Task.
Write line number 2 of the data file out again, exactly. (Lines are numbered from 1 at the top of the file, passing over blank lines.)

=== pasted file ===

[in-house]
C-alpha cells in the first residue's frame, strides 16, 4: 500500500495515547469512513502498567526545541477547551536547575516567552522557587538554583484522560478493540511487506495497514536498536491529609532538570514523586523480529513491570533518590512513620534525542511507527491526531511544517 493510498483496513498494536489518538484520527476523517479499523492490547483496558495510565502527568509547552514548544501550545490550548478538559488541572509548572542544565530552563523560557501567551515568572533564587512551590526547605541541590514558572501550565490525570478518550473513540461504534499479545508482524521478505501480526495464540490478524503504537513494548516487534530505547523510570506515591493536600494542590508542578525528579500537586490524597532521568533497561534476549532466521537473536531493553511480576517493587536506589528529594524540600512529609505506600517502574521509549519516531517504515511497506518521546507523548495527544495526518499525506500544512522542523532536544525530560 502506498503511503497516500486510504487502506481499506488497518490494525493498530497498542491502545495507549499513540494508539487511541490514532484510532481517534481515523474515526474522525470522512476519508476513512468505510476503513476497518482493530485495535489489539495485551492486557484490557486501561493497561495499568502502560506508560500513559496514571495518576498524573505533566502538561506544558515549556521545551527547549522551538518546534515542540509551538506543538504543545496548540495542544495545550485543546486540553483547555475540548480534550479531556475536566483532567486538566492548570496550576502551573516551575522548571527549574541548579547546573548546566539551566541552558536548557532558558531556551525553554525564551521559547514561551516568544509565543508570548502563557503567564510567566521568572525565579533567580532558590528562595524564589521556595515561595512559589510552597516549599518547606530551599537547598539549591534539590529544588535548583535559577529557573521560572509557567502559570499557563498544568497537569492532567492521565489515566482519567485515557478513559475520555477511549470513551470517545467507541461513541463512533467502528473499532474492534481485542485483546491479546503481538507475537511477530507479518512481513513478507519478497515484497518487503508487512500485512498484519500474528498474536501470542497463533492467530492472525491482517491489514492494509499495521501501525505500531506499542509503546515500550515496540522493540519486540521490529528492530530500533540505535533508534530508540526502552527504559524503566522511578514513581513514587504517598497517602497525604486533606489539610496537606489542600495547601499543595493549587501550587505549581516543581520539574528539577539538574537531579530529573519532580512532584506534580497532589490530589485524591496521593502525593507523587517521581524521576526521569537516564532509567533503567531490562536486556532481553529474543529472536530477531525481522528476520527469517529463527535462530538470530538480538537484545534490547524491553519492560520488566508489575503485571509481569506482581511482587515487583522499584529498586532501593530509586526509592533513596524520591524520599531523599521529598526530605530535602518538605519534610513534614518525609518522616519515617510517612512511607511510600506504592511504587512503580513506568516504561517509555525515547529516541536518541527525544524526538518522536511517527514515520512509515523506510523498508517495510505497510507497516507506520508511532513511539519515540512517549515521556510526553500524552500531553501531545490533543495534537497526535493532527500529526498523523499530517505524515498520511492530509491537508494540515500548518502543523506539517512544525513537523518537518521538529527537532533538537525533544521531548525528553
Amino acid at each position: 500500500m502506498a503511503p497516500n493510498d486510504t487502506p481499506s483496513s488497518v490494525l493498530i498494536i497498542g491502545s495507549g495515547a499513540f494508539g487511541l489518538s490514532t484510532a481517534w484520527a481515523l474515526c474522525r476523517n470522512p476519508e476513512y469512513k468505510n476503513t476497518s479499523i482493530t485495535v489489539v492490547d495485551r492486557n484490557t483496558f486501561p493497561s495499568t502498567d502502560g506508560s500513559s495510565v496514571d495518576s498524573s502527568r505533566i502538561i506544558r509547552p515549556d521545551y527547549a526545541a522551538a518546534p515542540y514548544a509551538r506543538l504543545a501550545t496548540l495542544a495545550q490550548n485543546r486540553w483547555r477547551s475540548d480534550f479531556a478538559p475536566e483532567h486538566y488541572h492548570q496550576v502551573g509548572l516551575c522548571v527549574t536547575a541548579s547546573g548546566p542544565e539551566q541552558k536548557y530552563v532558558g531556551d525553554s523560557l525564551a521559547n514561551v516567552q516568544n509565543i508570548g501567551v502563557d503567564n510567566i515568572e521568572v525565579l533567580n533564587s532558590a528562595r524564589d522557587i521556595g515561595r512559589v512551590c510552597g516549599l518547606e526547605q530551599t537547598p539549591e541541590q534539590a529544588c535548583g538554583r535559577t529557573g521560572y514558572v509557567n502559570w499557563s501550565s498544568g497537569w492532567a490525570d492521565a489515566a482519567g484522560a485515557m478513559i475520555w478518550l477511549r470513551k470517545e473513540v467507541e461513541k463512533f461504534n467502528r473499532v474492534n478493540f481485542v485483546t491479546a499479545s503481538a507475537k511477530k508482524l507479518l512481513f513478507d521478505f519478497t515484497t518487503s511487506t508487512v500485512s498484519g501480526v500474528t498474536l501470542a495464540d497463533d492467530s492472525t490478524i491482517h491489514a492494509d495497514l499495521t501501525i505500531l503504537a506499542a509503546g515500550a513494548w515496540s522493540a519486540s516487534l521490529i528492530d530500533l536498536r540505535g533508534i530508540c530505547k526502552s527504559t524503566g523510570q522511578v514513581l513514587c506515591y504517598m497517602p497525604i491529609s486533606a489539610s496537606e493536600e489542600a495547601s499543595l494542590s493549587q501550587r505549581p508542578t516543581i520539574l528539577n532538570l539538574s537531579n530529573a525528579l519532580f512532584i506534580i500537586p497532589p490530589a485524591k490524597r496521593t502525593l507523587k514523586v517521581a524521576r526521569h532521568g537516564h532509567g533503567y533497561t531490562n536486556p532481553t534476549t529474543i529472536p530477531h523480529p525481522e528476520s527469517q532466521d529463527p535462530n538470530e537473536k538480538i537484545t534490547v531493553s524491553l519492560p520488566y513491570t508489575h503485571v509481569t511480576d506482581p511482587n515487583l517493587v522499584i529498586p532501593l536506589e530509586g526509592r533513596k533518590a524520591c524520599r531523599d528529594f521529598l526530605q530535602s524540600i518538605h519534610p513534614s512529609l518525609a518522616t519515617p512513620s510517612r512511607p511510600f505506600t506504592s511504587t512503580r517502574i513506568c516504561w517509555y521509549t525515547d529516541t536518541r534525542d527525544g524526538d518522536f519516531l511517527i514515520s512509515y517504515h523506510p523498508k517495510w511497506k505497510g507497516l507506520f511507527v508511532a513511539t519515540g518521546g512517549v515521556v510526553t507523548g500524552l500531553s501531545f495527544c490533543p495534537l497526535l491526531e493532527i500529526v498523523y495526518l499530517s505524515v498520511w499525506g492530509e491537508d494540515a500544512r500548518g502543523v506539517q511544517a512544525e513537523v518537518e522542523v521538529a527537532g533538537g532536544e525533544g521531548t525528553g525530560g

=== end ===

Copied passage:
C-alpha cells in the first residue's frame, strides 16, 4: 500500500495515547469512513502498567526545541477547551536547575516567552522557587538554583484522560478493540511487506495497514536498536491529609532538570514523586523480529513491570533518590512513620534525542511507527491526531511544517 493510498483496513498494536489518538484520527476523517479499523492490547483496558495510565502527568509547552514548544501550545490550548478538559488541572509548572542544565530552563523560557501567551515568572533564587512551590526547605541541590514558572501550565490525570478518550473513540461504534499479545508482524521478505501480526495464540490478524503504537513494548516487534530505547523510570506515591493536600494542590508542578525528579500537586490524597532521568533497561534476549532466521537473536531493553511480576517493587536506589528529594524540600512529609505506600517502574521509549519516531517504515511497506518521546507523548495527544495526518499525506500544512522542523532536544525530560 502506498503511503497516500486510504487502506481499506488497518490494525493498530497498542491502545495507549499513540494508539487511541490514532484510532481517534481515523474515526474522525470522512476519508476513512468505510476503513476497518482493530485495535489489539495485551492486557484490557486501561493497561495499568502502560506508560500513559496514571495518576498524573505533566502538561506544558515549556521545551527547549522551538518546534515542540509551538506543538504543545496548540495542544495545550485543546486540553483547555475540548480534550479531556475536566483532567486538566492548570496550576502551573516551575522548571527549574541548579547546573548546566539551566541552558536548557532558558531556551525553554525564551521559547514561551516568544509565543508570548502563557503567564510567566521568572525565579533567580532558590528562595524564589521556595515561595512559589510552597516549599518547606530551599537547598539549591534539590529544588535548583535559577529557573521560572509557567502559570499557563498544568497537569492532567492521565489515566482519567485515557478513559475520555477511549470513551470517545467507541461513541463512533467502528473499532474492534481485542485483546491479546503481538507475537511477530507479518512481513513478507519478497515484497518487503508487512500485512498484519500474528498474536501470542497463533492467530492472525491482517491489514492494509499495521501501525505500531506499542509503546515500550515496540522493540519486540521490529528492530530500533540505535533508534530508540526502552527504559524503566522511578514513581513514587504517598497517602497525604486533606489539610496537606489542600495547601499543595493549587501550587505549581516543581520539574528539577539538574537531579530529573519532580512532584506534580497532589490530589485524591496521593502525593507523587517521581524521576526521569537516564532509567533503567531490562536486556532481553529474543529472536530477531525481522528476520527469517529463527535462530538470530538480538537484545534490547524491553519492560520488566508489575503485571509481569506482581511482587515487583522499584529498586532501593530509586526509592533513596524520591524520599531523599521529598526530605530535602518538605519534610513534614518525609518522616519515617510517612512511607511510600506504592511504587512503580513506568516504561517509555525515547529516541536518541527525544524526538518522536511517527514515520512509515523506510523498508517495510505497510507497516507506520508511532513511539519515540512517549515521556510526553500524552500531553501531545490533543495534537497526535493532527500529526498523523499530517505524515498520511492530509491537508494540515500548518502543523506539517512544525513537523518537518521538529527537532533538537525533544521531548525528553